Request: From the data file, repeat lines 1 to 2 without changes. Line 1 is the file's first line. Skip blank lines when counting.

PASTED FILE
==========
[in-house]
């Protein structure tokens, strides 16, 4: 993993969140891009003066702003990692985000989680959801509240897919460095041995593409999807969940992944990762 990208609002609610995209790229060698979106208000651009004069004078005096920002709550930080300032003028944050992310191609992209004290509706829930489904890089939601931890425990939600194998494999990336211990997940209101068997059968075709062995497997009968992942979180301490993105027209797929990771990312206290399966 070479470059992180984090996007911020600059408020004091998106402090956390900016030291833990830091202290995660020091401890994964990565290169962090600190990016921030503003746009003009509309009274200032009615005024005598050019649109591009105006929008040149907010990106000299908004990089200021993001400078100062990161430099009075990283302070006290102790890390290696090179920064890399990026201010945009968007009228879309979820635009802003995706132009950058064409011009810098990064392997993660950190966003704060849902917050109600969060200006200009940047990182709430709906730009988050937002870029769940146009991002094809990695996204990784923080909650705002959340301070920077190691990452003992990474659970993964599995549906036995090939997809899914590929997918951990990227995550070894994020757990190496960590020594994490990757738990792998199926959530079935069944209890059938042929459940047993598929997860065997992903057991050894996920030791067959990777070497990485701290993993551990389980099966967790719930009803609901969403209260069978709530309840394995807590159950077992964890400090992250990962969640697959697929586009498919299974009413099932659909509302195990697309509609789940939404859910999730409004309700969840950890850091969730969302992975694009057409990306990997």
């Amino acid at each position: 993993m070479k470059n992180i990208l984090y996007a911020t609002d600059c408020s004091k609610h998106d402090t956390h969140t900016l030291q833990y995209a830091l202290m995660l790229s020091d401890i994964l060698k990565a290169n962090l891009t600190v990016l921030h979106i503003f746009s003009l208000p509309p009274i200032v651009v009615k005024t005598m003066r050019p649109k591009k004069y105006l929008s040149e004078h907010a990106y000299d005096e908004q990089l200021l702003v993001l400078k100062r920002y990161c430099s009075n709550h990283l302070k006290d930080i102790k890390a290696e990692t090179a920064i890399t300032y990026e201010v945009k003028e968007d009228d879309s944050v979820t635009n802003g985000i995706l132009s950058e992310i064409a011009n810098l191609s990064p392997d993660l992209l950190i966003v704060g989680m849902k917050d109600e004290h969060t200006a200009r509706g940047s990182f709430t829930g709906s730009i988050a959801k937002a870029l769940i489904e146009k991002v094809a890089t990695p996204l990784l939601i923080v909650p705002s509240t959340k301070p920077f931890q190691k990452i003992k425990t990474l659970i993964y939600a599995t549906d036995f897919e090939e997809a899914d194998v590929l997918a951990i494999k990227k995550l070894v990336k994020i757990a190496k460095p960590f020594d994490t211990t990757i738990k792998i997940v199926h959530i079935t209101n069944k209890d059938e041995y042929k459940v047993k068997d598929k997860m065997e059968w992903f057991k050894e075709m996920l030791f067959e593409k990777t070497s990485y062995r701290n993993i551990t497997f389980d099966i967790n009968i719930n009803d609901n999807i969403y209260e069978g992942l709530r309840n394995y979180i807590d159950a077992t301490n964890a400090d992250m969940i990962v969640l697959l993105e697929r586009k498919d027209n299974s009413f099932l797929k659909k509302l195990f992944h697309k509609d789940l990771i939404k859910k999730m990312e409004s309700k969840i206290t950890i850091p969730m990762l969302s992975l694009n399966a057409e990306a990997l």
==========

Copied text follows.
[in-house]
């Protein structure tokens, strides 16, 4: 993993969140891009003066702003990692985000989680959801509240897919460095041995593409999807969940992944990762 990208609002609610995209790229060698979106208000651009004069004078005096920002709550930080300032003028944050992310191609992209004290509706829930489904890089939601931890425990939600194998494999990336211990997940209101068997059968075709062995497997009968992942979180301490993105027209797929990771990312206290399966 070479470059992180984090996007911020600059408020004091998106402090956390900016030291833990830091202290995660020091401890994964990565290169962090600190990016921030503003746009003009509309009274200032009615005024005598050019649109591009105006929008040149907010990106000299908004990089200021993001400078100062990161430099009075990283302070006290102790890390290696090179920064890399990026201010945009968007009228879309979820635009802003995706132009950058064409011009810098990064392997993660950190966003704060849902917050109600969060200006200009940047990182709430709906730009988050937002870029769940146009991002094809990695996204990784923080909650705002959340301070920077190691990452003992990474659970993964599995549906036995090939997809899914590929997918951990990227995550070894994020757990190496960590020594994490990757738990792998199926959530079935069944209890059938042929459940047993598929997860065997992903057991050894996920030791067959990777070497990485701290993993551990389980099966967790719930009803609901969403209260069978709530309840394995807590159950077992964890400090992250990962969640697959697929586009498919299974009413099932659909509302195990697309509609789940939404859910999730409004309700969840950890850091969730969302992975694009057409990306990997």